ENCOURAGING UNDERGRADUATE RESEARCH
Rensselaer undergraduates have many opportunities to do practical research, according to Prabhat Hajela, vice provost and dean of undergraduate education. Through the Undergraduate Research Program at Rensselaer, students can do research just for the experience, they can earn academic credit, or they can work for pay. “Students who choose to attend a research university should not only get the benefits of a research-informed education, but should themselves be a part of the research enterprise,” says Hajela.
Typically, research experiences are sponsored by a faculty member and take place in that professor’s working lab. Edick’s course differs in that there’s a more formal application process and a systematic progression from learning techniques to doing one’s own project.
But the goals of student research are the same, says Hajela. “I hope our students develop a passion for self-study and discovery and explorationqualities that I think will serve them well in life and will prepare them to confront the real challenges in almost any field of endeavor.”
Graduates of the Cancer Cell Biology Group have gone on to cancer research programs at top-notch universities such as the University of California at San Francisco, Johns Hopkins, the Massachusetts Institute of Technology, and the University of Pennsylvania.
The benefits to students are many. Students can apply their classroom knowledge to actual problems, and conversely, they can use their laboratory savvy to understand classroom offerings at a deeper level. Research projects also allow closer interactions with Rensselaer faculty, relationships that are free from traditional classroom roles. Tangible experience, with its concomitant project- and time-management skill sets, is applicable to graduate study and to many careers. Finally, research develops critical thinking skills in an atmosphere that’s often deemed “fun.”
Indeed, the number of Rensselaer students seeking undergraduate research opportunities was up by 25 percent in the 2008-2009 academic year, according to Hajela. “Our students are coming in expecting this and our faculty is really taking on the challenge and engaging these students in research,” he says. “I think the systematic way in which George does it is a credit to him.
Marc Nudel and Lyndsey Duda prepare for microscopic
study of their cell cultures.
“Students who choose to attend a research university should not only get the benefits of a research-informed education, but should themselves be a part of the research enterprise,” says Hajela.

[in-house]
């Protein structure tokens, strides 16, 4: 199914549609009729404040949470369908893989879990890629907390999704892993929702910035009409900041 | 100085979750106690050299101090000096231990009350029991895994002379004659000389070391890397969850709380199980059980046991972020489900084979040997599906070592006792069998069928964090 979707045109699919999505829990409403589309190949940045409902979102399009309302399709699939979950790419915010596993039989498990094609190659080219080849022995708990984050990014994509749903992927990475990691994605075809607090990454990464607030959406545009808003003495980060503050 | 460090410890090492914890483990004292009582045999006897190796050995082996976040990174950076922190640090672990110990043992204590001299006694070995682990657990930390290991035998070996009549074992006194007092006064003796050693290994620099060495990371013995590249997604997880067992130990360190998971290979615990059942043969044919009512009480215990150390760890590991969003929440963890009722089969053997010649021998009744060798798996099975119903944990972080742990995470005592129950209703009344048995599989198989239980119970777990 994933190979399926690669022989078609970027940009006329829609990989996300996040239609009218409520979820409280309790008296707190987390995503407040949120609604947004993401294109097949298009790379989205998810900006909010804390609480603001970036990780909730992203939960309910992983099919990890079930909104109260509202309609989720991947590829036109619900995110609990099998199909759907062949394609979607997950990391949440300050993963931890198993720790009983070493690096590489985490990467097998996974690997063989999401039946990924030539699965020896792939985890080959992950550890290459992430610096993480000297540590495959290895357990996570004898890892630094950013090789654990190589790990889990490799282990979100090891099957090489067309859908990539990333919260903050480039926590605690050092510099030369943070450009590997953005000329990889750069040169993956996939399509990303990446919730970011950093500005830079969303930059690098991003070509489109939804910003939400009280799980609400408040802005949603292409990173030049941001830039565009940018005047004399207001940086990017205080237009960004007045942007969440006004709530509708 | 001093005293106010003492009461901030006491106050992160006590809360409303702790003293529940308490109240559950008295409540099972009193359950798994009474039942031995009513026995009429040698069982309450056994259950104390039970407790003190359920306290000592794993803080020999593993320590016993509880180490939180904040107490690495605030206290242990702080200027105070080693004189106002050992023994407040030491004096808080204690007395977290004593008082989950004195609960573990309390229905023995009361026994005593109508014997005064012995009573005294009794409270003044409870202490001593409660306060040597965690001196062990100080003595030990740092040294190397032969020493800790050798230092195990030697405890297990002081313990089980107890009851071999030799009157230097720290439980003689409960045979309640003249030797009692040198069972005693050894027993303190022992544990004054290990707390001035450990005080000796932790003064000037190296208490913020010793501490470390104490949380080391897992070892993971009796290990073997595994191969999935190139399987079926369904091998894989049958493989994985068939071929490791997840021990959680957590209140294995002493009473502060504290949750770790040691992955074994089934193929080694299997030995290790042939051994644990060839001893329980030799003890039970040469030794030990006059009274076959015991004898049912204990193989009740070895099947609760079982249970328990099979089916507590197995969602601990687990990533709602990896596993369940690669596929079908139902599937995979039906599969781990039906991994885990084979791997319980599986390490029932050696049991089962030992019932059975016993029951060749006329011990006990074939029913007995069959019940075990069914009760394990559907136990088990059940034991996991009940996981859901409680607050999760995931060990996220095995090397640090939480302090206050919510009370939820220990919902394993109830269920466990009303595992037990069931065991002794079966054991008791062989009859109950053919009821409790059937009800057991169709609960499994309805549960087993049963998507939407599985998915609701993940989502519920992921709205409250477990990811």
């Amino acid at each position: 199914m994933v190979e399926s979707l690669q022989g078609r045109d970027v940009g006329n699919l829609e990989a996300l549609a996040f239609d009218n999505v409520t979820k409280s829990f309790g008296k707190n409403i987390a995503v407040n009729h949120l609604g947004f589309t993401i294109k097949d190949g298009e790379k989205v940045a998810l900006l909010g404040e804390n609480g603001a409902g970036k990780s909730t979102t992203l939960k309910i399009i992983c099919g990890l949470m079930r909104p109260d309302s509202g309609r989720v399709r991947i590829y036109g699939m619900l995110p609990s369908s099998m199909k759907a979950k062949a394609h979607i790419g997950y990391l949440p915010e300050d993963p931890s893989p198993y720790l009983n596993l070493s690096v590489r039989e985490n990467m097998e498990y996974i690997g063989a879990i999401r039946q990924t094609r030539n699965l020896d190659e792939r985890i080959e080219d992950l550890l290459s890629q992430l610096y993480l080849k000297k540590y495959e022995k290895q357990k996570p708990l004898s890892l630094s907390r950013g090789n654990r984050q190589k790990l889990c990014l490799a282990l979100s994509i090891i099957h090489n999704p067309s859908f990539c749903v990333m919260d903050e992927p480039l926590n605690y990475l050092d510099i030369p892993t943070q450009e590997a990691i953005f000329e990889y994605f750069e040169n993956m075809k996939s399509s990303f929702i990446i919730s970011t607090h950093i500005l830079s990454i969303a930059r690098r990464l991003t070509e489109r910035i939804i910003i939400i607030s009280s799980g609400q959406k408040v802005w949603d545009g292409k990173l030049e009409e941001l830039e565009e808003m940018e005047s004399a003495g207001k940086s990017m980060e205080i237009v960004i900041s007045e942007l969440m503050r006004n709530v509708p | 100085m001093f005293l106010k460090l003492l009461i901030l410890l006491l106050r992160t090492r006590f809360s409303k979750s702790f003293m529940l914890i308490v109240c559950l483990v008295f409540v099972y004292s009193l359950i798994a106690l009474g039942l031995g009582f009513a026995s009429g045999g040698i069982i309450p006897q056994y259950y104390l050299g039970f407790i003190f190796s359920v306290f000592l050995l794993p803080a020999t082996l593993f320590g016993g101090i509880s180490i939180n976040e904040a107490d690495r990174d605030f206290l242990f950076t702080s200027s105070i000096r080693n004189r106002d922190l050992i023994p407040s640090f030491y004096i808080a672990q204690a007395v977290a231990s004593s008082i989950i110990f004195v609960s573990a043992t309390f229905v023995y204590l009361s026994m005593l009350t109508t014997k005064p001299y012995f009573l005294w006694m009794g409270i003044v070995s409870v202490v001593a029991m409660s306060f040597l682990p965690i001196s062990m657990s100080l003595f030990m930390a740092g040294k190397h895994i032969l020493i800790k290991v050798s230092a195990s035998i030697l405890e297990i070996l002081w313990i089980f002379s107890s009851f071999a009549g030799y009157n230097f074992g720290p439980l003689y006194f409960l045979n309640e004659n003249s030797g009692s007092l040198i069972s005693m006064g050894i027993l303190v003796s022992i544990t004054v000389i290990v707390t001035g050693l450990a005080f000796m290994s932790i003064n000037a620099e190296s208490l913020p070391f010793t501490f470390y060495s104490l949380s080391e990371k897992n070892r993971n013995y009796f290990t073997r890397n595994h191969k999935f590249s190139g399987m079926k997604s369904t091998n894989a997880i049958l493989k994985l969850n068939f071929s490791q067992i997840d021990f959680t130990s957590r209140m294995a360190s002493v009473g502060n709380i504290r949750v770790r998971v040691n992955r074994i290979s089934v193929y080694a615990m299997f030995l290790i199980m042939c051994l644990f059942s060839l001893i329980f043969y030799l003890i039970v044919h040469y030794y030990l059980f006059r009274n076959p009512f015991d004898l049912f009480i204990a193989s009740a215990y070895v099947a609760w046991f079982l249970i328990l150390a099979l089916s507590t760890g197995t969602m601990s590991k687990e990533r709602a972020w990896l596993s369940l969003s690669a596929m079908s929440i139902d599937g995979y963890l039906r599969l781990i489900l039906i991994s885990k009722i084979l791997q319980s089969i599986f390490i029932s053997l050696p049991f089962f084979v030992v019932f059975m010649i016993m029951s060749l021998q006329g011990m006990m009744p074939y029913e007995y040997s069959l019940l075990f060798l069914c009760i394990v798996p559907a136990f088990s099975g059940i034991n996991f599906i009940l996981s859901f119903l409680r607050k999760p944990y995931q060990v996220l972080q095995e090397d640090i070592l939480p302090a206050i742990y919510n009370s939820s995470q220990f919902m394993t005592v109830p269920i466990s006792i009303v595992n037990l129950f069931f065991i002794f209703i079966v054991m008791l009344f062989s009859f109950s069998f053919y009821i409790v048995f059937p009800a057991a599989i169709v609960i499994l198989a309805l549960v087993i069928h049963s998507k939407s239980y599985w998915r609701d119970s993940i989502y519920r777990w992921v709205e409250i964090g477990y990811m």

”Students who take Edick’s Introduction to Cell & Molecular Biology lab course, usually during the second semester of freshman year, are offered the opportunity to apply to the Cancer Cell Biology group. At that point, they’ve had a taste of lab work, even though it’s fairly scriptedsimilar to undergraduate laboratory science classes at any college or university. The students who apply for the more intensive lab training are the ones who are attracted to the more dynamic methods involved in hands-on learning.
“I actually like lab courses better than lectures. It makes more sense to me,” says junior Lyndsey Duda. “Labs require more than lectures,” says junior Erin Turk, who prefers participatory learning to the traditional college class.
LEARNING TO FAIL
The independent study course is not just more of the same didactic, albeit lab-based, education. During the first semester, students work through a set of more than 20 lab procedures. Second semester they start “playing”Edick’s wordwith potential projects. “That’s when both the student and I find out if it’s going to work,” Edick says, describing the experience as one of fumbling and grappling. “It’s the toughest semester. I consider it extraneous in terms of visible progress, but it’s the most important learning period.”
Students are given a considerable amount of freedom to test their own ideas. And yet, with that freedom comes the opportunity to fail.
Pyzocha is coming to the end of her second semester in the group. As she straightens her back and peers over her safety goggles, she admits that this is the fifth time she has done the very same two-week experiment. “It’s a decent chunk of time,” she says, shaking her head. “The first time, I just made so many errors. It didn’t work, and I didn’t know why.” At the time, she talked to the other group members and to Edick and uncovered several missteps, in particular, forgetting to add a necessary solution. It was something easily fixed and an error she won’t repeat. “When you make mistakes, you never forget them,” she says now.